■ FIGURE 4
note is that the temphighcheck subroutine is NOT a direct
duplicate of the templowcheck subroutine. I discovered that
the fire could increase temperature much more quickly than it
could reduce the temperature. Additional ‘state’ checks for the
temphighcheck subroutines were necessary. I’ve labeled the
subroutines with intuitive names for easier debugging later on.
This innocuous subroutine does a lot more than it appears.
When a fire is lit, the program needs to know the position of the
exhaust damper (maybe the user has moved it manually since the
last fire), so FIRELIT calls the exhauststepcountreset subroutine.
This routine drives the exhaust damper to full open, then backs it
off four steps so that it is not riding directly on the limit switch. It
also updates the LCD display variable stepcount for stepper
motor position display.
The subroutine sets a bit called firelit to 1 and increments the
fire EEPROM data storage location. In addition (this may not be
obvious), at this time when the fire is lit, the Inc Time subroutine
(accessed from the MAIN loop) calls the IncreaseBurntimeMinutes
subroutine, which starts the burn time clock.
This subroutine simply resets variables and stores their new
value in EEPROM. At this point, the exhaust damper should be in
the wide open position because as the fire has been going out,
the control software will have driven it to maximum open.
To effectively control the fire, the present temperature
variable called temperature, as well as the old temperature
variable (tempold) needs to be saved. The difference between the
old and new temperatures is compared over various timeframes
and the exhaust damper is changed based on the rate of
change of the fire temperature. These various timeframes are
incremented with some of the variables listed in the start of this
subroutine — AttemptsLow, TempCheckCounter, and
■ SCHEMATIC 2
AttemptsHigh. I’ll explain these shortly. Please note that the
TempCheck subroutine is called every 10 seconds (determined
by the Inc Time subroutine).
1) The first condition tested for in the TempCheck subroutine is
If temperature <= lowtemp and temperature > tempold
then goto bypass
In this condition, the control loop does nothing. If the
temperature is rising on its own, just leave it. There is no reason
to force the fire to increase its temperature quickly if it is already
doing so on its own at this damper setting. I found that trying to
force a quick change only caused grief.
2) The second condition is the opposite of the previous condition:
If temperature >= hightemp and
temperature <= tempold then Goto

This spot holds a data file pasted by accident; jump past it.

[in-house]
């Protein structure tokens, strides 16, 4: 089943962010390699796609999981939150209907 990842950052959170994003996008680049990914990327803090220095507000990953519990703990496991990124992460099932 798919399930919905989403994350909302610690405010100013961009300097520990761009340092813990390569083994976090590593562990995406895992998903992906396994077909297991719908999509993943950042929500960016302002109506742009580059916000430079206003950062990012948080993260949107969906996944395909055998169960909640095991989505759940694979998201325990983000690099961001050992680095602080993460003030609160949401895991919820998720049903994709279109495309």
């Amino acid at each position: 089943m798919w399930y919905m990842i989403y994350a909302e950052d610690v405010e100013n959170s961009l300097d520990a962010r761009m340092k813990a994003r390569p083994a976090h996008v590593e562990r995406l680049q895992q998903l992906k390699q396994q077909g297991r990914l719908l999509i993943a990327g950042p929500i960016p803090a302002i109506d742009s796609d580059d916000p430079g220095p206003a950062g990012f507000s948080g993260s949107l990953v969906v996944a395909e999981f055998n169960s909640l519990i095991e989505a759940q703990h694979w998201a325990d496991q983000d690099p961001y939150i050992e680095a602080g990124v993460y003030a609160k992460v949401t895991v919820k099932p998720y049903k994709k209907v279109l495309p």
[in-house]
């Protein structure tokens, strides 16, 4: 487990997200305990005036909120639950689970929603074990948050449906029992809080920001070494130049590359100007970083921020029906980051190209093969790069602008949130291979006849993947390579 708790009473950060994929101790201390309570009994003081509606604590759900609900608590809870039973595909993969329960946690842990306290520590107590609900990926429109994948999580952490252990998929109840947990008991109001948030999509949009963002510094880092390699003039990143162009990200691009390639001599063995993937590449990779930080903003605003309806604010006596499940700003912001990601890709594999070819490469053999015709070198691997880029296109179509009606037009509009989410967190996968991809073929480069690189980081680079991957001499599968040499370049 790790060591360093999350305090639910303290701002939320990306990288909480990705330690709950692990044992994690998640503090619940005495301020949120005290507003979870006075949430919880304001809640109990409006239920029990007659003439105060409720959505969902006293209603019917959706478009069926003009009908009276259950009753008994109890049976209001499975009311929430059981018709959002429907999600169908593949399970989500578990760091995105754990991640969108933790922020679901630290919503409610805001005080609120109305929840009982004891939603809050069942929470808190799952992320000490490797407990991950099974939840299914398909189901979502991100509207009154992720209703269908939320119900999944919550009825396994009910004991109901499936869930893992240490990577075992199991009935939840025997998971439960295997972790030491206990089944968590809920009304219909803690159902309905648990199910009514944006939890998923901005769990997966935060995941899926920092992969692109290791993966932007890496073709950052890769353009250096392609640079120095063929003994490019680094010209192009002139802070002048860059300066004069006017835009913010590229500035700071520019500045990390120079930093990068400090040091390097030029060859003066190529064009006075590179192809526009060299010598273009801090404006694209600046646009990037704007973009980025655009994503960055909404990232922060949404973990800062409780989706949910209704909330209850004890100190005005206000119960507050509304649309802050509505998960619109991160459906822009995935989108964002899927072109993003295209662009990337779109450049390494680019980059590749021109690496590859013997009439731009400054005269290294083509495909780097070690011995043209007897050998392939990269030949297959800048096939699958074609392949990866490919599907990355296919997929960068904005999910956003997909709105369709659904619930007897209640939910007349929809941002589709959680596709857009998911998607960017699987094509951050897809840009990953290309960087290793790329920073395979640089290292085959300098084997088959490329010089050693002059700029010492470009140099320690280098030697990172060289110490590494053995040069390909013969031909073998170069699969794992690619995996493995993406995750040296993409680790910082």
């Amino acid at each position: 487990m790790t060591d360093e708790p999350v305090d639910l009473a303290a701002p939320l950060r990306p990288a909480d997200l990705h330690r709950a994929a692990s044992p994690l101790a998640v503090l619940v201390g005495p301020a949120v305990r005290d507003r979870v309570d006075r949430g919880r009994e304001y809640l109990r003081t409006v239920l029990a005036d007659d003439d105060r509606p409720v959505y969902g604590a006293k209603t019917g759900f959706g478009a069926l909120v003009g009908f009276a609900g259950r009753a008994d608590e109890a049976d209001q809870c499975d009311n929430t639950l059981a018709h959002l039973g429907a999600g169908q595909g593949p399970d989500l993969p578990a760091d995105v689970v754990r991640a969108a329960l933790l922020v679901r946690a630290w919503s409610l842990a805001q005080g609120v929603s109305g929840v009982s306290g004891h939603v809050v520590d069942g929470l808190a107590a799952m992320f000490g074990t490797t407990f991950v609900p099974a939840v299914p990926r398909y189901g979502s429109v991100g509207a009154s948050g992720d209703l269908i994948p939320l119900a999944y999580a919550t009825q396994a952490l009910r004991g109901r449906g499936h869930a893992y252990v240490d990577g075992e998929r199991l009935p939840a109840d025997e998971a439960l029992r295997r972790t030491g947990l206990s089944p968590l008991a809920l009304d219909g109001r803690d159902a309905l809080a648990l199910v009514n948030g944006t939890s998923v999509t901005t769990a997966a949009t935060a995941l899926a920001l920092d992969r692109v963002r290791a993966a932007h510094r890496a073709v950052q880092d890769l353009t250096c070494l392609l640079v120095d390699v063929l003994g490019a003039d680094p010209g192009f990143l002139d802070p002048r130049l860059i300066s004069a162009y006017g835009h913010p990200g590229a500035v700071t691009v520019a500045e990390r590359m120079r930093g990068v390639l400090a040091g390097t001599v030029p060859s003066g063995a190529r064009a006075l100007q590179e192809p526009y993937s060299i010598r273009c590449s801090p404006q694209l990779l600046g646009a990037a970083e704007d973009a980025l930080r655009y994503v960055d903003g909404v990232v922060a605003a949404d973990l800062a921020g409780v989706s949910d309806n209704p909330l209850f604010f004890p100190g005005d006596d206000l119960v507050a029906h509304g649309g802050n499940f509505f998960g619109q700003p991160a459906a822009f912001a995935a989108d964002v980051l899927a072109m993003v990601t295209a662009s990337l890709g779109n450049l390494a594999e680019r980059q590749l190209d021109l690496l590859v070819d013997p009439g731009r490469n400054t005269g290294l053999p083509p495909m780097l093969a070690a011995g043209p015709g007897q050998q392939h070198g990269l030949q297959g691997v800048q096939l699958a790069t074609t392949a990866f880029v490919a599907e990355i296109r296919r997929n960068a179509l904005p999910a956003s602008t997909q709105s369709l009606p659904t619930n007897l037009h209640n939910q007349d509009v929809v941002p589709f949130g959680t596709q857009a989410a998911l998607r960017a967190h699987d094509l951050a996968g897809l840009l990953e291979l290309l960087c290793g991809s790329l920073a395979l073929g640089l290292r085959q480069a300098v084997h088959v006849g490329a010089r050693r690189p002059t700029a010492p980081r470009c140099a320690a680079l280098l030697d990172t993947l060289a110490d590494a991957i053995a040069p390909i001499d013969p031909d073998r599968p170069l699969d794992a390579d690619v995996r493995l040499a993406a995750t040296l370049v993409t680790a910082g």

Once again, do nothing. If the temperature is falling on its
own, then let it be.
3) The third condition in the TEMPCHECK subroutine takes us to
the STABLE subroutine (explained momentarily).
4-5) The fourth and fifth conditions take us to the
TempLowCheck and TempHighCheck subroutines (covered next).
Don’t wait until the fire temperature drops below the
lowtemp or goes above the hightemp limit, because this will
cause wild oscillations of temperature.
Because we have a 50-degree tolerance level, the fire has a
tendency to either run away with itself or cool off way too much
before the damper starts responding. I have found (through
extensive testing) that if the program waited until the fire
temperature fell to the lower set limit, it was too hard to get the
fire to increase its temperature. The exhaust damper would open
every 10 seconds until it was wide open before the fire would
‘catch’ and begin burning hotter.
At this point, the fire would race over the hightemp limit and
burn too hot. The damper would then try to cool the fire off, thereby
causing the same problem, only this time in the cooling mode.
These fluctuations will swing between high and low
temperatures as the exhaust damper tries to maintain control. I
tried a tighter tolerance value, but this caused other problems.
The biggest one was the stepper motor was constantly running
open and closed trying to maintain tight control over the fire.
After much trial and error, I determined that the program needs
to do ‘state’ checks on the fire temperature while it is within the
lowtemp and hightemp tolerance and then take action accordingly.
The variable tempOldMinute does exactly as its name
implies — it stores a ‘state’ variable once a minute for the